Posted on April 18, 2012 by bubblebustin Posted in Issues regarding US persons abroad 9 Comments http://www.jamaicaobserver.com/business/The-high-cost-of-Fatca_11273476 Share this:TwitterFacebookEmailLike this:Like Loading...
This is an interesting point:
@eric, good point that FATCA will encourage what it seeks to eliminate. This is the related editorial. More calls to offload the compliance costs to governments.
I don´t know what Brazilian Banks will do. But I am not afraid of FATCA because I send the FBARS every year with all my bank accounts, addresses, etc. I am not sure what is going to happen to Brazilian Green Carders in the USA. The ones I talk with did not know about FBARS and after they learn about it thay are scared to send them because of the crazy “possible” punishments… Incredible.
……..”But even more crucial is the fact that the information required will place the financial institutions in breach of Jamaican law on confidentiality and data protection.”………….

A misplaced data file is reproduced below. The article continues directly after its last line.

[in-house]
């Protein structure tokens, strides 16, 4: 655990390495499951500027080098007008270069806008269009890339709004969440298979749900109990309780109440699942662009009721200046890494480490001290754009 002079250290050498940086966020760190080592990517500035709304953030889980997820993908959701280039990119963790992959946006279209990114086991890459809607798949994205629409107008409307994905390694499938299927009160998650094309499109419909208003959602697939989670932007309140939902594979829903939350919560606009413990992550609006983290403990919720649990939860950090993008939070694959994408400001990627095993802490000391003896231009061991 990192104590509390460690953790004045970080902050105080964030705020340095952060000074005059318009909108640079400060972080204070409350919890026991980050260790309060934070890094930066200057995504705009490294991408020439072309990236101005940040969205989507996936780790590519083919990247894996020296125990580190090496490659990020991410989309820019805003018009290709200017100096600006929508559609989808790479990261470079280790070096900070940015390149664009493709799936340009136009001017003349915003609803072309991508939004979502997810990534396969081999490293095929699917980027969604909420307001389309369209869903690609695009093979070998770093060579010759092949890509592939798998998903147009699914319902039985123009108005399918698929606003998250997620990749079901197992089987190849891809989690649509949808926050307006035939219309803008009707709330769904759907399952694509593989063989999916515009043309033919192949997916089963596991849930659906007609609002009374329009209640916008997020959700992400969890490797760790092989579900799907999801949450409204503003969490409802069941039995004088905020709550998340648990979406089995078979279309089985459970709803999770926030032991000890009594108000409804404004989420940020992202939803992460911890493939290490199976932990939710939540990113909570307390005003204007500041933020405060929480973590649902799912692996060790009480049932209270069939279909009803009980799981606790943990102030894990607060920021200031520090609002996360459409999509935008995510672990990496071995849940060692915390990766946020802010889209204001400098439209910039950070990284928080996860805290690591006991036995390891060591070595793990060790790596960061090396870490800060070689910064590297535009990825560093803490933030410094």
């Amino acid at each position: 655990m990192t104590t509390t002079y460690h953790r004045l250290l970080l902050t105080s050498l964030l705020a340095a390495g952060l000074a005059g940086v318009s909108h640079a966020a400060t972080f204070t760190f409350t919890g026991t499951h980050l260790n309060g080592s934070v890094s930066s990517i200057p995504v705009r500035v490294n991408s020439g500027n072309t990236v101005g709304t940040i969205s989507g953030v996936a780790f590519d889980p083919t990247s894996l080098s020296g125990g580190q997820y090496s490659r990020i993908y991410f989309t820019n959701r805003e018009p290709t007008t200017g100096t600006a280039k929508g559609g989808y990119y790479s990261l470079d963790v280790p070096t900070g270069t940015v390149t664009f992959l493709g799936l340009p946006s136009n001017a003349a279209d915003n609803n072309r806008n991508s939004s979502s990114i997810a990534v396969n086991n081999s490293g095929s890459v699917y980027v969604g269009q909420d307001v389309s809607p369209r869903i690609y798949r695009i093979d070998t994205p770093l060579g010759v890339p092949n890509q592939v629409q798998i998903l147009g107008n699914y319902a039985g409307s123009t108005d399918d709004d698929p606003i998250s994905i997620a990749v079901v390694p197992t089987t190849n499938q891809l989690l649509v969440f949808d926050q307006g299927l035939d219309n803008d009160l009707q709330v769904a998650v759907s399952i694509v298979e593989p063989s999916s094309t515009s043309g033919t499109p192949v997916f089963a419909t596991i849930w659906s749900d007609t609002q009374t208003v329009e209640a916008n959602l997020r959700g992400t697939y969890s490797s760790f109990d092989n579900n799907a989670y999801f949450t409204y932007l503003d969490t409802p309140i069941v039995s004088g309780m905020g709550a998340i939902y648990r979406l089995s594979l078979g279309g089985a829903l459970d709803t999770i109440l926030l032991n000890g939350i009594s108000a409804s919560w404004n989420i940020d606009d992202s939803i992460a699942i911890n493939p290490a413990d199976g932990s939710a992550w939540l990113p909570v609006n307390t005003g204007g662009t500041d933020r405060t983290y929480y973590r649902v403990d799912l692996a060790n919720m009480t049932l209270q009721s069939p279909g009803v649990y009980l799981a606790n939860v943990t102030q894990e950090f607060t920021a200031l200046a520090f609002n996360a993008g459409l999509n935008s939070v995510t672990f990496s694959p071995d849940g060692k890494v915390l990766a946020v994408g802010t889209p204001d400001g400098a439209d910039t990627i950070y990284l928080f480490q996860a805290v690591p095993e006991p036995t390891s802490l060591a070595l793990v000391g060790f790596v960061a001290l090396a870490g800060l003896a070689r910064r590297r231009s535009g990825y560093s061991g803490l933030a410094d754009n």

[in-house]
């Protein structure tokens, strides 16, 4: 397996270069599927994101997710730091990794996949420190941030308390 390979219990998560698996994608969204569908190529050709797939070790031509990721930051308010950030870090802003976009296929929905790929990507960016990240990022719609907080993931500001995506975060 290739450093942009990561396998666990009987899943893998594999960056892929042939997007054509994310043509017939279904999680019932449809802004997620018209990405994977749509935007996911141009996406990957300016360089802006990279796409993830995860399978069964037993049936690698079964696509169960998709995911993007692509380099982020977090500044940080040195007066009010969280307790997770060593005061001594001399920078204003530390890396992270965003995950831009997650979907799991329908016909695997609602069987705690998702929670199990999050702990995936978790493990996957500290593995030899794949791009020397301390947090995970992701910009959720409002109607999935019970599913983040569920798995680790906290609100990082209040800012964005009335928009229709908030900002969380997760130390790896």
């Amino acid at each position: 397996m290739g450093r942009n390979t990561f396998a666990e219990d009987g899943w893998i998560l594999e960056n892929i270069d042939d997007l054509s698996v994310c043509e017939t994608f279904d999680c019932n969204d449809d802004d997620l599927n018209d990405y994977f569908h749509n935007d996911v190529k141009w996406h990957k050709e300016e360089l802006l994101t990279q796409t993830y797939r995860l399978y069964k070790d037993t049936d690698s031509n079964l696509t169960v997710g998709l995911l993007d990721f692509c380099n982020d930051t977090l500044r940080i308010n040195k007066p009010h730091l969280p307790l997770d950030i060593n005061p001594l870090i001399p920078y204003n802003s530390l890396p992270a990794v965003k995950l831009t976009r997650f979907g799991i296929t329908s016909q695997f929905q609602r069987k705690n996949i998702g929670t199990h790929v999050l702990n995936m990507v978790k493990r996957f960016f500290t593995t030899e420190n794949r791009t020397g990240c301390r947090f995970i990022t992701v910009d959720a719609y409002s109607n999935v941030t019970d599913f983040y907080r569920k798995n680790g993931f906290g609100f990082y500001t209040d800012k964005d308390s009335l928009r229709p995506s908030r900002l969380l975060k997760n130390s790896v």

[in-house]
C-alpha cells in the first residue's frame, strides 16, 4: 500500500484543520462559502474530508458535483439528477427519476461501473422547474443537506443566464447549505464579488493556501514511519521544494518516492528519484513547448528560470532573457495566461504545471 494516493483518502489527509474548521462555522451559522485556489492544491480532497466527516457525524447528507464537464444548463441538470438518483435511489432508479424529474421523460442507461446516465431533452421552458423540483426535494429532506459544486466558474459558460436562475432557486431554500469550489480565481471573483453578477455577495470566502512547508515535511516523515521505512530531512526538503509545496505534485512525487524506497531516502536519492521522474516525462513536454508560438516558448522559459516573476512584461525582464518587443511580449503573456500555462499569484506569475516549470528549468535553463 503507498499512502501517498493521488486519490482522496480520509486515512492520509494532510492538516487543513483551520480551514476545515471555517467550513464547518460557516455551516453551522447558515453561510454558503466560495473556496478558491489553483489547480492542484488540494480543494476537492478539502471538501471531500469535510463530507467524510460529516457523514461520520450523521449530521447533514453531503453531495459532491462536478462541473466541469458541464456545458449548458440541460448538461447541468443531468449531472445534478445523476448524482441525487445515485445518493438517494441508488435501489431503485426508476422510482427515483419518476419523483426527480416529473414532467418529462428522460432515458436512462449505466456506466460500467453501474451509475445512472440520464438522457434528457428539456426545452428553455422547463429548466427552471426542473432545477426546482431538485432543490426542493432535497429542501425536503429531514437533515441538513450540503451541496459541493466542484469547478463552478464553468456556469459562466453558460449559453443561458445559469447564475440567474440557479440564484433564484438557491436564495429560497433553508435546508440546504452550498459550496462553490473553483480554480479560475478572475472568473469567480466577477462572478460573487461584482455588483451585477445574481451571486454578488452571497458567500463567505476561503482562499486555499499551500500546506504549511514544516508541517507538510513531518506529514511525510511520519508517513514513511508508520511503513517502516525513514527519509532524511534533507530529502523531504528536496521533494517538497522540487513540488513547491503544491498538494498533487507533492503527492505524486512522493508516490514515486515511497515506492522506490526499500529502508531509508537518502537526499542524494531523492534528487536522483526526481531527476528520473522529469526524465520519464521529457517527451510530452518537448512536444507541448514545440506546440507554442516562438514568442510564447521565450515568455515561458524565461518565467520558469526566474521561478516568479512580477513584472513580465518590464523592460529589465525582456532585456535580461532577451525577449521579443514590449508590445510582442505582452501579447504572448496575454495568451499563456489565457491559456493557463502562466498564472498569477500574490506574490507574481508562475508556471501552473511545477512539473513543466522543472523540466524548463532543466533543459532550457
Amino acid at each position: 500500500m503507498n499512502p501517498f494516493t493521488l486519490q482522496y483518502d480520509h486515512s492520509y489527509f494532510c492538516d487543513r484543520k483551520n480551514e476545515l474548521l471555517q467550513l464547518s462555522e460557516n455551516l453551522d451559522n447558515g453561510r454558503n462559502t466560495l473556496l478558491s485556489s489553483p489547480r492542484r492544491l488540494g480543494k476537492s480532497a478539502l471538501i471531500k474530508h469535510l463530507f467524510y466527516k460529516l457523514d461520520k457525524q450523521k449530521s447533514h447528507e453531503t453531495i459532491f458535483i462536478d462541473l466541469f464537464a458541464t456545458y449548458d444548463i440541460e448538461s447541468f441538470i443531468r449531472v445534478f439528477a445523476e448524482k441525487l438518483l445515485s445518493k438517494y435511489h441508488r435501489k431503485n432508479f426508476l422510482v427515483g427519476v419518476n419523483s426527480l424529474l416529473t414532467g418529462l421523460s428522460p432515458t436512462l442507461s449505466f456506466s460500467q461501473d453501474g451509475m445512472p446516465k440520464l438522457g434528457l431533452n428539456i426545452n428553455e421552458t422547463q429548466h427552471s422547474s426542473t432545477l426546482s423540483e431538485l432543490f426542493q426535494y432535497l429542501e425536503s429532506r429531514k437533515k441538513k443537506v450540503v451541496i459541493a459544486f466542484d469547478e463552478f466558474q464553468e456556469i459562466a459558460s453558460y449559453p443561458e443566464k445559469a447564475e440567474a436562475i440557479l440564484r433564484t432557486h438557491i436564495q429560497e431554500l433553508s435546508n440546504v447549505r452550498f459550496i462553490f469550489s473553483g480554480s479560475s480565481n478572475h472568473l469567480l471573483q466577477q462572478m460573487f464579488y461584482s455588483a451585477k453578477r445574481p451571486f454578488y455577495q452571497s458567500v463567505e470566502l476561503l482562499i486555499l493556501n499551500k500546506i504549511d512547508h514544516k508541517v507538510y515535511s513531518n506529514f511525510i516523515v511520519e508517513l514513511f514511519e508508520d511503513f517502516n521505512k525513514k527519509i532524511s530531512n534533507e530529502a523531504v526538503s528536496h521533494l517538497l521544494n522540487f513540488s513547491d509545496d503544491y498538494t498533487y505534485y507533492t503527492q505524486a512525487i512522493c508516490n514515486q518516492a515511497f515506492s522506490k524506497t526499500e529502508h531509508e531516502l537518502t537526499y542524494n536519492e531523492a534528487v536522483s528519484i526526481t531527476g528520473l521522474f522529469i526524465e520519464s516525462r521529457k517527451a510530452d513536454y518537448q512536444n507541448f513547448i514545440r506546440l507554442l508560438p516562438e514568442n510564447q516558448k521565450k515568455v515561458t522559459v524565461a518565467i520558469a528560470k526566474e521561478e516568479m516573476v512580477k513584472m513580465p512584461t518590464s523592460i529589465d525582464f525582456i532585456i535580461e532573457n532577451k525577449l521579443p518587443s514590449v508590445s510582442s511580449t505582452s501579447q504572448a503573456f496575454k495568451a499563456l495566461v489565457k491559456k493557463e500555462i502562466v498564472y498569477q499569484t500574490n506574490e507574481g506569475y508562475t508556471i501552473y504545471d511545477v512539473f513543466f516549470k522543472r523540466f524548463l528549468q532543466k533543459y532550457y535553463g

If Jamaica can note this aspect of things, why are we not reading more about that angle in Canada?
Here is a video further to the Jamaica Observer link above re FATCA and Jamaica:
Can anyone lend assistance with properly linking to this video? I just wanted to provide the link so that readers can follow to view it – not play it automatically. (And if you can fix that, you could also delete this post so it doesn’t just clutter things up!). Thanks!
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Article re cost of FATCA and Jamaican institutions:
‘FATCA readiness to cost billions’
Published: Friday | June 15, 2012
A senior manager with Ernst
& Young has quoted a price tag of US$30 million per financial
institution to implement the requirements of the Foreign Account Tax Compliance Act or FATCA, a new US law meant to snag Americans in the tax net wherever they reside.”
Don’t know where to put this, but trying to broaden the IBS coverage of FATCA as it will impact different nations in the Caribbean.
This is a very interesting blog from a tax practitioner in the UK, with an interest in events in the Caribbean – including the impact of FATCA.